When it seems that your relationship or marriage is headed for a breakup, is there anything you can do to prevent it?

Yes, there are certainly steps you can take to turn your relationship around, rebuild trust, improve communication and create agreements that will help bring you and your partner closer together again.

However, when your partner says that he or she is ready to end your marriage or love relationship, it can be more difficult to head off a breakup.

After all, you simply cannot force another person to be in a relationship with you if he or she is ready to move on!

As painful as it might be to hear, you can't force another person to stay with you and you can't make a marriage or love relationship remain intact.

There are two of you in this and it's really got to be two of you who want to stay together.

As we offer these words, we want to emphasize that you are not helpless in your situation. Even when your partner says things that seem hurtful and final, there is still a possibility that the two of you can make a shift and end up closer than ever.

Trust can be rebuilt, connections can be renewed and love and closeness can be rekindled.

Julie cannot believe what her partner Max said to her. While the two of them have had a rough way to go lately, Julie is in disbelief that Max is ready to move out and never see her again-- even though that's what he yelled at her last night after an argument in which they both said hurtful words.

More than anything else, Julie wants to make this relationship work. Her years with Max have been among the best in her life and she can't imagine a life without him in it. Before Julie picks up the phone to try to call Max and sort out what happened the night before, she starts to wonder how she can prevent a breakup.

What can she do to make everything all right between them?

Own up to your role, but don't take it personally.
If we were coaching Julie, one thing we might remind her of is that she can't “make” everything all right in her relationship. She is not powerless either.

Julie can take some time to recognize that ways in which she contributes to distance and conflict in her relationship. And she can refuse to take personally the tendencies that Max is responsible for.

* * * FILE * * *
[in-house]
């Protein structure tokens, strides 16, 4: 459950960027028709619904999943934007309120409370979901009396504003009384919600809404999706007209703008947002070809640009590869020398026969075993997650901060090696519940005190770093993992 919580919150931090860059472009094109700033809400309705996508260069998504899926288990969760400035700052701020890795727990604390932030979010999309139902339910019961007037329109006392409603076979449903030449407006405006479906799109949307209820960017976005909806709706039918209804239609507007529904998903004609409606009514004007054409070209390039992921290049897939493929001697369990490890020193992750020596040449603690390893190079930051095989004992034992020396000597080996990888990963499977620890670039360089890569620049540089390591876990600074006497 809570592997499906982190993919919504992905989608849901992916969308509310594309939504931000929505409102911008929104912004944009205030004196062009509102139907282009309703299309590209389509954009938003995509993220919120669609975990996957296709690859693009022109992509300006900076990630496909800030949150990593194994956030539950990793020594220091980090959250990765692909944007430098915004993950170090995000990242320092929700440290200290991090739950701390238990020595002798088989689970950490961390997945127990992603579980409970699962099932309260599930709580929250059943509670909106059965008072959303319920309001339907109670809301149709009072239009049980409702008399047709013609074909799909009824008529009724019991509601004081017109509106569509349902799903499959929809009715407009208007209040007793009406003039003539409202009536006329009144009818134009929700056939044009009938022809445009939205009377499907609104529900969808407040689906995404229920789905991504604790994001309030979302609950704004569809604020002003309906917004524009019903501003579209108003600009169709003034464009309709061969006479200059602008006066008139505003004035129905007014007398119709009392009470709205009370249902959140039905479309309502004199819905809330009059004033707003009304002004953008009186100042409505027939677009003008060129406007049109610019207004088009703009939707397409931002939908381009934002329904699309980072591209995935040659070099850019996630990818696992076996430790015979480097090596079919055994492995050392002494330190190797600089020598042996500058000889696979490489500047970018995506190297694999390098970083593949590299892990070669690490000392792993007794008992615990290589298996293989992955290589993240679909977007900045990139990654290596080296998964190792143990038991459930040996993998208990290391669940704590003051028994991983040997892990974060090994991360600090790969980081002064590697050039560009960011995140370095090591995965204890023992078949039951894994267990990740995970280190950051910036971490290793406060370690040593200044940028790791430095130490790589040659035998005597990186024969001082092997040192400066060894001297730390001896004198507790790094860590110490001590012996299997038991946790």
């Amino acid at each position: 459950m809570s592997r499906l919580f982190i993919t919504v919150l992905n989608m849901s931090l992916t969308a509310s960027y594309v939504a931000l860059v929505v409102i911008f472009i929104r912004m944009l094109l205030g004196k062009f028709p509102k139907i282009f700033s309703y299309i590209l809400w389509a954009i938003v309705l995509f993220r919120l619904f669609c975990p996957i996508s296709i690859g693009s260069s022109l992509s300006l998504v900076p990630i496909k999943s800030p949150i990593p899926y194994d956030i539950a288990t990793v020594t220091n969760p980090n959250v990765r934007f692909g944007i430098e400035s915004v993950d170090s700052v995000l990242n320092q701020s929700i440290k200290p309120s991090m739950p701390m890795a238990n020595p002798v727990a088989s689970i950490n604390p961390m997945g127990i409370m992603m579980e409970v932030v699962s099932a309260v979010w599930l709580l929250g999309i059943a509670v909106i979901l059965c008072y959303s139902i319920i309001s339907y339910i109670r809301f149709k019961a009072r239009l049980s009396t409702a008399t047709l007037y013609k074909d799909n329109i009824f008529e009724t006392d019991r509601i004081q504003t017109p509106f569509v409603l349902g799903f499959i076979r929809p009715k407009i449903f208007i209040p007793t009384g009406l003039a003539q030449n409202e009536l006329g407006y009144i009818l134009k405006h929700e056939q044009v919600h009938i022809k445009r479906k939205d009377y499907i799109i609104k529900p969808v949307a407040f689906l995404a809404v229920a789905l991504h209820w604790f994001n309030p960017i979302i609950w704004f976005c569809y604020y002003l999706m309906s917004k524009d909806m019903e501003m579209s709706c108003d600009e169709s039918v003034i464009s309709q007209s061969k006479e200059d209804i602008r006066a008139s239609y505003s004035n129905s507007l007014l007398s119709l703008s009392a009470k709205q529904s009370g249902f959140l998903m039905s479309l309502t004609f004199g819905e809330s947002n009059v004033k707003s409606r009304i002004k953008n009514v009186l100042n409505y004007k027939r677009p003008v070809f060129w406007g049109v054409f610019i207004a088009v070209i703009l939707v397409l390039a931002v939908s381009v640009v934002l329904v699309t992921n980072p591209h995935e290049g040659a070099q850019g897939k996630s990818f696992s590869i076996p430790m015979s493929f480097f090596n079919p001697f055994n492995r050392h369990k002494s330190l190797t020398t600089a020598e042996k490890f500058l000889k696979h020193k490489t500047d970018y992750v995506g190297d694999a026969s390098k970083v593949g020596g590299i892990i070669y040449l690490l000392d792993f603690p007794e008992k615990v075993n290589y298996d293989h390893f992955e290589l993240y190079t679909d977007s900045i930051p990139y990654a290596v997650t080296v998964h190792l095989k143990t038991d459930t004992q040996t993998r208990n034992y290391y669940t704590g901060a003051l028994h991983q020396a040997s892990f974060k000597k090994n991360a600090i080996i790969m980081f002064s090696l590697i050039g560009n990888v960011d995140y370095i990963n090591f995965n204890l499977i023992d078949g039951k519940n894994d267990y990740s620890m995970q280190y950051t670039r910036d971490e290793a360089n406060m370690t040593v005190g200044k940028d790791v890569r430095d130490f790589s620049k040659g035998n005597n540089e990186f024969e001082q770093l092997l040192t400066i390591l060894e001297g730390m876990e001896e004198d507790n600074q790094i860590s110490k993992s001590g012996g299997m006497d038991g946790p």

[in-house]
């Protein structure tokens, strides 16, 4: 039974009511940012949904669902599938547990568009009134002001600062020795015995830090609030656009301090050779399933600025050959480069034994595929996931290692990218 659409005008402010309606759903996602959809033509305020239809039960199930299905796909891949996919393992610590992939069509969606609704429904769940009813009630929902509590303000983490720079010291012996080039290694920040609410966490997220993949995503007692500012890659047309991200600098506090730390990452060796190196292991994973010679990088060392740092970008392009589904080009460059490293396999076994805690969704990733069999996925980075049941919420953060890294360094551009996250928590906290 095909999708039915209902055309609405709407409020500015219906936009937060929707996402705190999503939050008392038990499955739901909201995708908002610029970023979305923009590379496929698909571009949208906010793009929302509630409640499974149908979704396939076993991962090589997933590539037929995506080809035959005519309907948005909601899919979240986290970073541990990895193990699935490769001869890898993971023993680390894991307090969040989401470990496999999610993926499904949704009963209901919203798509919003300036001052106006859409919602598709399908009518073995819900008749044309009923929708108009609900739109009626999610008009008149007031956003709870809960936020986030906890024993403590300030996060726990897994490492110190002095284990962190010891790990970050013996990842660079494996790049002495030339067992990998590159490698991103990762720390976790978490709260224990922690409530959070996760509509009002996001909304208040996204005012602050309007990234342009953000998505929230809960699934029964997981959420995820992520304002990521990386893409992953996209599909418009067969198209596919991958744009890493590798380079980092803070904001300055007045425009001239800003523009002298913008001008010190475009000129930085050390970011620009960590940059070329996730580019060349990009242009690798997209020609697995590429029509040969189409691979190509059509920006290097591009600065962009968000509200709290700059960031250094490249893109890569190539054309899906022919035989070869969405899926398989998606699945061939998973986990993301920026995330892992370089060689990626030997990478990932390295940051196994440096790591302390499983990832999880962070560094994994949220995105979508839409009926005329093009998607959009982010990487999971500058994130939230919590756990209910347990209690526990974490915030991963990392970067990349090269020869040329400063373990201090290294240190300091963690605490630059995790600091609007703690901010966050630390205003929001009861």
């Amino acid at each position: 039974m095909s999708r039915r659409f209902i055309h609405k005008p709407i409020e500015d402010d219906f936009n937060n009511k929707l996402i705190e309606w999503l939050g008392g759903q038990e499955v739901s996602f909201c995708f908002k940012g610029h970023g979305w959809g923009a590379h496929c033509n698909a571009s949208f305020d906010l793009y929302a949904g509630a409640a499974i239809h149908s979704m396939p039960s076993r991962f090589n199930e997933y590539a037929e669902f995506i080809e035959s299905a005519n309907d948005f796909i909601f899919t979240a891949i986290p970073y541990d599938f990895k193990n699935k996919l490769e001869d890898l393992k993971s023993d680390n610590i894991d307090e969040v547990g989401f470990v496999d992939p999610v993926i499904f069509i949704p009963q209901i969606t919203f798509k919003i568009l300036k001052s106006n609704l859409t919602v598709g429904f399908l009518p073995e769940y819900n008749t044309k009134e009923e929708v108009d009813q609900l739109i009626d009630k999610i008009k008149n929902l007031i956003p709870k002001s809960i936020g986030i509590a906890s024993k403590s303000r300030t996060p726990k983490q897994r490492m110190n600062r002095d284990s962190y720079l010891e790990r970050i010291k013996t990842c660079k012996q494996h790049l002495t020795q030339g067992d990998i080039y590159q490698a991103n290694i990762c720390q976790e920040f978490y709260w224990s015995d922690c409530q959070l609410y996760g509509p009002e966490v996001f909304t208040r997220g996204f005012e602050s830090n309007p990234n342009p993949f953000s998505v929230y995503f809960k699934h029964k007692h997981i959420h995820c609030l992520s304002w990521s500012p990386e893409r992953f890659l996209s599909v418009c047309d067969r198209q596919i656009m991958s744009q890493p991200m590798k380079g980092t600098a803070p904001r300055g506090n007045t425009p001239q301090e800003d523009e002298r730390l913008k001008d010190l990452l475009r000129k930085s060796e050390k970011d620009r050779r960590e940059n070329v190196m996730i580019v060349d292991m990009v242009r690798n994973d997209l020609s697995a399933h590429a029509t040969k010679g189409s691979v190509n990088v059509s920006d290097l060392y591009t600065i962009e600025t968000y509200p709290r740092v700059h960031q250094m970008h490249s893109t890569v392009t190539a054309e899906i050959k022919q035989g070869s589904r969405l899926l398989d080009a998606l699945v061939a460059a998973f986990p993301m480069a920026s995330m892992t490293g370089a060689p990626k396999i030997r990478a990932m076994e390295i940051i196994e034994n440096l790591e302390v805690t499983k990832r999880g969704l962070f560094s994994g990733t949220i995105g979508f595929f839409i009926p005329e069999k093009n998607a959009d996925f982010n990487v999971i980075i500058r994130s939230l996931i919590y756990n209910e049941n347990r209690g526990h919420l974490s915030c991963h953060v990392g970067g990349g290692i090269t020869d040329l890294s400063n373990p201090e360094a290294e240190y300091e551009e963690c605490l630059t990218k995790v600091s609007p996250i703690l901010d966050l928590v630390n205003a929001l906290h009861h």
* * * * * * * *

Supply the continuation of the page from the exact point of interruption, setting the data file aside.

We encourage you to look at the habits that you've developed in your relationship that might contribute to the wedge between you and your partner. Focus your attention on addressing your own habits and on what you want and less on what you think your partner is to blame for.

This doesn't mean that he or she is “off the hook” and it's all your “fault.”

The point here is to place your attention on what you can change. You can be more effective at shifting your life toward what you want when this is your focus.

When Julie does call Max and they are able to sit down together, she apologizes for her part in the argument last night. She tells him how sorry she is for the words she spoke.

She also shares how hurt and afraid of losing him she was when she heard the words he said to her.

Julie tells Max that she would like to better understand what he truly wants to happen next. She does not assume that the way Max feels is necessarily all about her, but she knows that her actions and words do contribute.

The two of them decide to stay together for now. But they also agree to start looking more closely at their usual ways of interacting and make some changes.

It is a sort of balancing act in relationships.

Yes, of course, you and your partner have an effect on one another. You probably spend a lot of time together and you are important people in one another's lives-- no matter how strained things are between you.

It can seem difficult not to take it personally when your mate is upset and directs that upset at you.

This is precisely the time to take a step back and look as clearly as you can at what you are doing to make this situation more disconnecting and to ask yourself how you might improve your part in the dynamic.

Coming from a place of clarity and integrity about what you want is vital.

You might decide to set a boundary and ask that your partner take a “time out” when he or she gets so angry and takes it out on you. You two might also come to some agreements about communication and revisit your overall commitment to this relationship.

It may be time for the two of you to work with a counselor or coach to better determine what you want to do next.

What is perhaps most effective in preventing a relationship breakup is to stay tuned in to one another and deal with disconnection when you first notice it-- don't ignore tension or wait until the big blow-up to take action.

If you are at a place where the distance seems vast and your partner says he or she wants to breakup, look within yourself to know what you want to do next. Take a deep breath and allow yourself and your partner some space before making a final decision.

Author's Bio: 

Susie and Otto Collins help people create more connected, loving relationships and are the authors of a new program Stop Talking on Eggshells For a free report on how to reverse what you don’t like in your relationships, visit Relationship Reverse Report